Haglund's Deformity and Treatment Options
Haglund's deformity refers to a bony protrusion on the back of the heel. When pressure is placed on this enlarged bone, the fluid-filled sac between the bone and Achilles tendon may become inflamed. The soft tissue around the Achilles tendon may also become red and irritated. This condition is often seen in young women who wear high-heeled shoes and, for this reason, it is often referred to as the "pump bump".
Causes of Haglund's deformity
While Haglund's deformity is caused by an enlarged bone on the heel, the pain and inflammation associated with the condition occurs as a result of pressure that pushes the bone against the Achilles tendon. Some individuals have a foot structure that makes them more susceptible to Haglund's deformity. However, the condition is common among those who wear shoes with rigid backs that rub against the heel or high-arches that tilt the heel backward toward the tendon.
Haglund's deformity symptoms
Haglund's deformity is characterized by a large, bony protrusion on the back of the heel. When pressure is placed on the heel, the surrounding tissue becomes red and inflamed. Pain may also be felt in the area where the bone connects to the Achilles tendon. These symptoms are often noticed after walking in uncomfortable shoes that rub against or put pressure on the heel.
Treatment of Haglund's deformity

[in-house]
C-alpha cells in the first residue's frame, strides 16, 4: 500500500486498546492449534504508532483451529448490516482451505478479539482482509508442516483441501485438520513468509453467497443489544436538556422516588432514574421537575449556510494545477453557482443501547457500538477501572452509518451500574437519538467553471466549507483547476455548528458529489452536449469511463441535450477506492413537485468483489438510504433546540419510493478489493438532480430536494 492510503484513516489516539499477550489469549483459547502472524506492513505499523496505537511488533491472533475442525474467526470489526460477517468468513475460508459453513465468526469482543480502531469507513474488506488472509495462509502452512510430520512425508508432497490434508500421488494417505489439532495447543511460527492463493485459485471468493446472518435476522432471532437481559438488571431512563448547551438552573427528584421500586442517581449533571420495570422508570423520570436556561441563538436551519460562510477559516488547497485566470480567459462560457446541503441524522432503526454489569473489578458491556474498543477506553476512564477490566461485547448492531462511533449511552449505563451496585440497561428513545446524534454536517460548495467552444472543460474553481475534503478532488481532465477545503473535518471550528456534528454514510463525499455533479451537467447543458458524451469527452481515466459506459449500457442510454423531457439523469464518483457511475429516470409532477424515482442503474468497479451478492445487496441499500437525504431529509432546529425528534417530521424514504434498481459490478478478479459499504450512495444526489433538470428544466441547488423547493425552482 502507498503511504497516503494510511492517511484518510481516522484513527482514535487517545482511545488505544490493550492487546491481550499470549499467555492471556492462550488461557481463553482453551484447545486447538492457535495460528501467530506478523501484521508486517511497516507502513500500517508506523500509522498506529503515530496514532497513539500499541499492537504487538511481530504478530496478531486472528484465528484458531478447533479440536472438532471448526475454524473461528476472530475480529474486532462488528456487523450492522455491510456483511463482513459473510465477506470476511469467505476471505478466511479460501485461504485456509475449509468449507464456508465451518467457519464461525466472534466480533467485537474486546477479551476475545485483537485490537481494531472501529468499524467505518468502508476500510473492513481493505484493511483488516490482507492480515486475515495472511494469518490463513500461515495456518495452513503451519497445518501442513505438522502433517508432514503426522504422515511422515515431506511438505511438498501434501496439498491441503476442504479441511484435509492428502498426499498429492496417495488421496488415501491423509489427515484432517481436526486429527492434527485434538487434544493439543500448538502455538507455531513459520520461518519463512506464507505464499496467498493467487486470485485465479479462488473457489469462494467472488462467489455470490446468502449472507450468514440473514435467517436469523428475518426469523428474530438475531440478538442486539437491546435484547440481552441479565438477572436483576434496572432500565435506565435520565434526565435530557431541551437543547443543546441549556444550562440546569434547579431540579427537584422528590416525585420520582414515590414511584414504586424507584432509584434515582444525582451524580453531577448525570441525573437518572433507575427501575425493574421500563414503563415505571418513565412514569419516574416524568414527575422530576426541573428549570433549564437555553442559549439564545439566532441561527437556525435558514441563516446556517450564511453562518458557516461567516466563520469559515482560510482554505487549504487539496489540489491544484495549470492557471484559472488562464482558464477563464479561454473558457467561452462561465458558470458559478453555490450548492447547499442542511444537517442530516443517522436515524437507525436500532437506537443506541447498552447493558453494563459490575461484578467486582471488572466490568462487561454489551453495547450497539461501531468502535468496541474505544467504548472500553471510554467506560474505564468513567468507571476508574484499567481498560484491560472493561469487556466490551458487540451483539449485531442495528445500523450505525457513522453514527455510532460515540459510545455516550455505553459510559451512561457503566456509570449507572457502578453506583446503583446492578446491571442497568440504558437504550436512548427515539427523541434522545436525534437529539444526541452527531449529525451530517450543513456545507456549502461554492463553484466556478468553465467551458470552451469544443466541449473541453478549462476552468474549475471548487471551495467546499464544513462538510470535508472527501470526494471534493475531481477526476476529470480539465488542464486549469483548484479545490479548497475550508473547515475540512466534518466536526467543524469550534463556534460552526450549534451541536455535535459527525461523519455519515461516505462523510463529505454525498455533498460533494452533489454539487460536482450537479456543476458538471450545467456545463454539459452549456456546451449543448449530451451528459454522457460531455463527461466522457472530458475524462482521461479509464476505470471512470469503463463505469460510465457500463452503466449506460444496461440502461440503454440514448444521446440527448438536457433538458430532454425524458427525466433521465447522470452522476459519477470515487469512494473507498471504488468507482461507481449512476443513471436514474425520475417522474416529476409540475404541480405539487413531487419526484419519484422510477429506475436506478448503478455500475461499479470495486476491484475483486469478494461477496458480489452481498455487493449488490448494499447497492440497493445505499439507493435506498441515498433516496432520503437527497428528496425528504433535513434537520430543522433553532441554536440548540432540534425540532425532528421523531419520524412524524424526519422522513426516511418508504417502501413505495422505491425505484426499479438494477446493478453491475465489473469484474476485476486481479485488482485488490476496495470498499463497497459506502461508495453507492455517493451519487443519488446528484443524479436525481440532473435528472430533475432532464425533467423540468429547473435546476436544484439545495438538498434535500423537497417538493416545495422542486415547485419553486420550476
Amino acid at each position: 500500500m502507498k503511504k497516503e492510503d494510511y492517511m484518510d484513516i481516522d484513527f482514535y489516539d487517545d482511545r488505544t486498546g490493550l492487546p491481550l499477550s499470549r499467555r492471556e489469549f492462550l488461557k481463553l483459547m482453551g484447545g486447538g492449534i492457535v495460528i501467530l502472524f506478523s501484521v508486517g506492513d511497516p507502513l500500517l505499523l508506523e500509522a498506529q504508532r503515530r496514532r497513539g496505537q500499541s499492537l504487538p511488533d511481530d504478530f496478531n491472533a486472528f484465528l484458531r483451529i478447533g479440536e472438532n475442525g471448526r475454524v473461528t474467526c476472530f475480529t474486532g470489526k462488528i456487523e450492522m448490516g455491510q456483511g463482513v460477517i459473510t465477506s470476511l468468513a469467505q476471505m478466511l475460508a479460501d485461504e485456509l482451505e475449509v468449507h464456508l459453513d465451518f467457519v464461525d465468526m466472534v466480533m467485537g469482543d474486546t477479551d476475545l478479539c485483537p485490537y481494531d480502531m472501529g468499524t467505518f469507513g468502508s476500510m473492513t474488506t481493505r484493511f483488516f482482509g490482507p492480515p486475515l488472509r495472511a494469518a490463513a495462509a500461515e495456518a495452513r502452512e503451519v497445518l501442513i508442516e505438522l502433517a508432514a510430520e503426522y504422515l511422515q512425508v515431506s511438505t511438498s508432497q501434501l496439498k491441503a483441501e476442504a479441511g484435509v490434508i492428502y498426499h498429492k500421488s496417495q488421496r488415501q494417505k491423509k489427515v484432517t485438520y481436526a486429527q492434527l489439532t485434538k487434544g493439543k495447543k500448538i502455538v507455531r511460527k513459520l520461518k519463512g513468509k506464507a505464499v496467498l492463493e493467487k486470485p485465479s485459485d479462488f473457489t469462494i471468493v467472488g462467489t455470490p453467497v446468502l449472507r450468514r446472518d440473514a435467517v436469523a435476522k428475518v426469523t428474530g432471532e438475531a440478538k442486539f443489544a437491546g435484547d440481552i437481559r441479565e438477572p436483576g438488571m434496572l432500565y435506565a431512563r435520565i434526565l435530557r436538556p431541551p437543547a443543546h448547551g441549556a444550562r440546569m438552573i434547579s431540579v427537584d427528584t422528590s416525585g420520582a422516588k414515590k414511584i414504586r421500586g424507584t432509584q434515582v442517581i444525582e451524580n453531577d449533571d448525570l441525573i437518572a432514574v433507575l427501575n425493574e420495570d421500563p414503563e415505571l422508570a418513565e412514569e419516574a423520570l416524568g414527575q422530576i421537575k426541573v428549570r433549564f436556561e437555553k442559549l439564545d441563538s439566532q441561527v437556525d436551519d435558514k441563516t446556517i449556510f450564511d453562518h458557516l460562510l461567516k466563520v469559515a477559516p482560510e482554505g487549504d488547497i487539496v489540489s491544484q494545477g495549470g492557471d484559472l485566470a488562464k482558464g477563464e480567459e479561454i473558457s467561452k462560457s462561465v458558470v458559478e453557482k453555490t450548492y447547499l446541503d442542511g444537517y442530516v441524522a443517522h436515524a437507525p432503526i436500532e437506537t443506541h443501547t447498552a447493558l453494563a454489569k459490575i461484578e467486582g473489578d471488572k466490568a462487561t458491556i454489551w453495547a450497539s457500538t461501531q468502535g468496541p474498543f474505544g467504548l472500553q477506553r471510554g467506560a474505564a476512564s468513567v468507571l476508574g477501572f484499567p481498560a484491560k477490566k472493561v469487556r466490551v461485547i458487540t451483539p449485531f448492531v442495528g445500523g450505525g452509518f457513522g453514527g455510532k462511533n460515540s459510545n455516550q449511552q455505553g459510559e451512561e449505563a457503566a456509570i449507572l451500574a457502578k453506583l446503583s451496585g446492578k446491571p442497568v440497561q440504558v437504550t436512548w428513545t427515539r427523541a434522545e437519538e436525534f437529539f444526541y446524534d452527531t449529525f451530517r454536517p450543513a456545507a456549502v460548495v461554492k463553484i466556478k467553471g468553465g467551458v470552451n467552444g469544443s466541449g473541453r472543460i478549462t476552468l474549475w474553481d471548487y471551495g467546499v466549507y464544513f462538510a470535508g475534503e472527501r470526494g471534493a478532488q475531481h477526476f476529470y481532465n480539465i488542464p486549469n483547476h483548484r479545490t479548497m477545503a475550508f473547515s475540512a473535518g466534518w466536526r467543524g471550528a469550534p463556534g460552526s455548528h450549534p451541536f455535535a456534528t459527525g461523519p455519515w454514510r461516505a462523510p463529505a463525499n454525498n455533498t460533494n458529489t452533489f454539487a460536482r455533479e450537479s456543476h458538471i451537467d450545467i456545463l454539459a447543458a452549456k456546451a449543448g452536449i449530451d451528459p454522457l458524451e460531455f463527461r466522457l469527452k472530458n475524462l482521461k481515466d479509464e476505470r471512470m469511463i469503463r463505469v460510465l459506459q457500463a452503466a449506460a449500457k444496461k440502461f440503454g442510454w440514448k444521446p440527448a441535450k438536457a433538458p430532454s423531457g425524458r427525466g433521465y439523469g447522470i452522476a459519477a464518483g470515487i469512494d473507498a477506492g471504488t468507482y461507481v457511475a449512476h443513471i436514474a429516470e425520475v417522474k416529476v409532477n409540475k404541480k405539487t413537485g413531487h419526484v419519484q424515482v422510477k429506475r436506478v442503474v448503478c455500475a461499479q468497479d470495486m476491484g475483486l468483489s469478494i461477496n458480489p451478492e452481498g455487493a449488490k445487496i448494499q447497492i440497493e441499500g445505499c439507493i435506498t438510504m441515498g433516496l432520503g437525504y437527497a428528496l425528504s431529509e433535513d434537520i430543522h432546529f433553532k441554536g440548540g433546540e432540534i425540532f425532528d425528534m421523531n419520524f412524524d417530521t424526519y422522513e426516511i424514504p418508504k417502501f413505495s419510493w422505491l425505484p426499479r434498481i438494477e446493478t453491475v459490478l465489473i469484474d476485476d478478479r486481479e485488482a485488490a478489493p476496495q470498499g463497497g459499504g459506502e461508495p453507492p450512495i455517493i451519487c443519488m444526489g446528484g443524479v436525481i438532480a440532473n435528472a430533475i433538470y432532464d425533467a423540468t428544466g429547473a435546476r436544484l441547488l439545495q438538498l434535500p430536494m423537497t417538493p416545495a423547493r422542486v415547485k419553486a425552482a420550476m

Non-surgical options are successful in treating symptoms of Haglund's deformity. However, surgical alternatives are available to correct the deformity when symptoms are too severe.
The swelling associated with Haglund's deformity can typically be addressed with over-the-counter anti-inflammatory medications and cold compresses, while pain can usually be treated with topical pain medications. Further irritation to the surrounding tissue can be prevented by wearing backless shoes or using heel pads. Arch supports may also be beneficial. And, in some cases, exercises that stretch the Achilles tendon can help alleviate some of the pressure. If the condition becomes more severe, a cast or boot can help immobilize the foot and allow surrounding tissues to heal.
While non-surgical methods can help alleviate pain and inflammation, they will not reduce the bony protrusion that is the source of the problem. This can only be done through surgery. If non-surgical treatments are not providing sufficient relief of your symptoms, contact your doctor to learn more about your surgical options.